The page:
WIC Economic Impact Study

The Economic Impact of Increasing the Special Supplemental Nutrition Program for Women, Infants, and Children (WIC) Fruit & Vegetable Cash-Value Benefit


Study Summary:

Food insecurity, nutrition insecurity, and hunger are prominent issues impacting a growing number of Americans, especially those that are low-income. Beyond hunger, many lack consistent access to nutrient-rich foods, such as fruits and vegetables, due to budget limitations, high cost, and limited availability at places where they shop. Healthy eating, especially during pregnancy and early childhood, is particularly important as good nutrition plays a significant role in growth and development.

To promote healthy eating, the United States Department of Agriculture (USDA) provides a fruit and vegetable cash-value benefit (CVB) to low-income pregnant, postpartum, and breastfeeding women and families with children up to age 5 as part of the Special Supplemental Nutrition Program for Women, Infants, and Children (WIC). The current CVB is $9/month per child and $11/month per adult. While this benefit does expand access to fruits and vegetables, the current amount is inadequate to meet the dietary needs of its recipients.

The American Rescue Plan Act of 2021 has offered states and tribal nations the option to temporarily increase the CVB to $35 per WIC participant (child and adult) from June to September 2021. However, this increase is only temporary and is set to expire on September 30, 2021. Many food and health organizations such as the National WIC Association (NWA) support sustained increases in the WIC CVB. A sustained increase in the WIC CVB will not only ensure low-income families have increased access to healthy food, but it will also contribute to positive economic implications both state and nationwide.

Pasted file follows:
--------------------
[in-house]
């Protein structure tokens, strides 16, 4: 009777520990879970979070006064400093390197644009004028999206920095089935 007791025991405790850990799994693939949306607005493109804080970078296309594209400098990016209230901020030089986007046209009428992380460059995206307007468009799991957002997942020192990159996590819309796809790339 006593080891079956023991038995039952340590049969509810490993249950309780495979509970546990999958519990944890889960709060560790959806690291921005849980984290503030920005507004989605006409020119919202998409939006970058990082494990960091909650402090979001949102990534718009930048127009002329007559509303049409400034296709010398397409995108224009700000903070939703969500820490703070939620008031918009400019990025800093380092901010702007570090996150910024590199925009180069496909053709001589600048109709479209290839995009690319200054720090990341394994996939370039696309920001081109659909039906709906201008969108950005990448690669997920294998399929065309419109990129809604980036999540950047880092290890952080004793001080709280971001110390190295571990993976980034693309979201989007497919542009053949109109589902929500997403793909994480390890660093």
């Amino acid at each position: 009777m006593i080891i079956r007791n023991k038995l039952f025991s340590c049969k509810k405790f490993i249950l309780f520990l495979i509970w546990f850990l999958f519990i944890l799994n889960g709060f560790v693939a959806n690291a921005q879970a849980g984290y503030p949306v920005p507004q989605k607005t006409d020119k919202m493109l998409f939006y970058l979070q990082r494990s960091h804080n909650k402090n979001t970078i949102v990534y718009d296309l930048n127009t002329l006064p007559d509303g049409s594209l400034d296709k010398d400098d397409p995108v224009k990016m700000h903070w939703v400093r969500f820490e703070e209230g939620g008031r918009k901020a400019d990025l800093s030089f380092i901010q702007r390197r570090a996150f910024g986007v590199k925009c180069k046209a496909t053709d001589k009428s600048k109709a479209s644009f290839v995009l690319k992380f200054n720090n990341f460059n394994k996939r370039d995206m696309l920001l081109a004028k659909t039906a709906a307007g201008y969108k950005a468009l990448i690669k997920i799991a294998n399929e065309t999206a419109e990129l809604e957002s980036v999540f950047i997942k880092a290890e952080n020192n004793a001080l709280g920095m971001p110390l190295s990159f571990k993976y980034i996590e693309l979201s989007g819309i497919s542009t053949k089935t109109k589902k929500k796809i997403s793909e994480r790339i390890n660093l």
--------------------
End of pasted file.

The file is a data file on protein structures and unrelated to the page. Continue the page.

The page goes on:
In this report, we estimate the annual economic impact to the economies of California, Colorado, Iowa, and Texas and the economic contribution to the U.S. economy if the monthly WIC fruit and vegetable cash-value benefits were to increase to $35/month per WIC participant (child and adult).


The research highlighted is based upon analysis conducted by a research scientist from Colorado State University, in partnership with Vouchers 4 Veggies and UCSF Center for Vulnerable Populations. This report was modeled on The Economic Contributions of Healthy Food Incentives report published by SPUR and Fair Food Network.


For questions, please email eatsf@ucsf.edu.

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